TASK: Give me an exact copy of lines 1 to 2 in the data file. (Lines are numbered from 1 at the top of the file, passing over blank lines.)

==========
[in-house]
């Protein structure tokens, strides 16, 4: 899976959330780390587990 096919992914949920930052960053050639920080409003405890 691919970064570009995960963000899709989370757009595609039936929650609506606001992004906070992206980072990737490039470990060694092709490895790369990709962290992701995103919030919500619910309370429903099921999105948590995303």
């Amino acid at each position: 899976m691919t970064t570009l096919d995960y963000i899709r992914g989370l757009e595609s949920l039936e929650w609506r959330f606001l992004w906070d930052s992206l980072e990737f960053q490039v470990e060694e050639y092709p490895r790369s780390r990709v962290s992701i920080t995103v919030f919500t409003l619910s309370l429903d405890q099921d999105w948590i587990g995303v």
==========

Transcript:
[in-house]
């Protein structure tokens, strides 16, 4: 899976959330780390587990 096919992914949920930052960053050639920080409003405890 691919970064570009995960963000899709989370757009595609039936929650609506606001992004906070992206980072990737490039470990060694092709490895790369990709962290992701995103919030919500619910309370429903099921999105948590995303």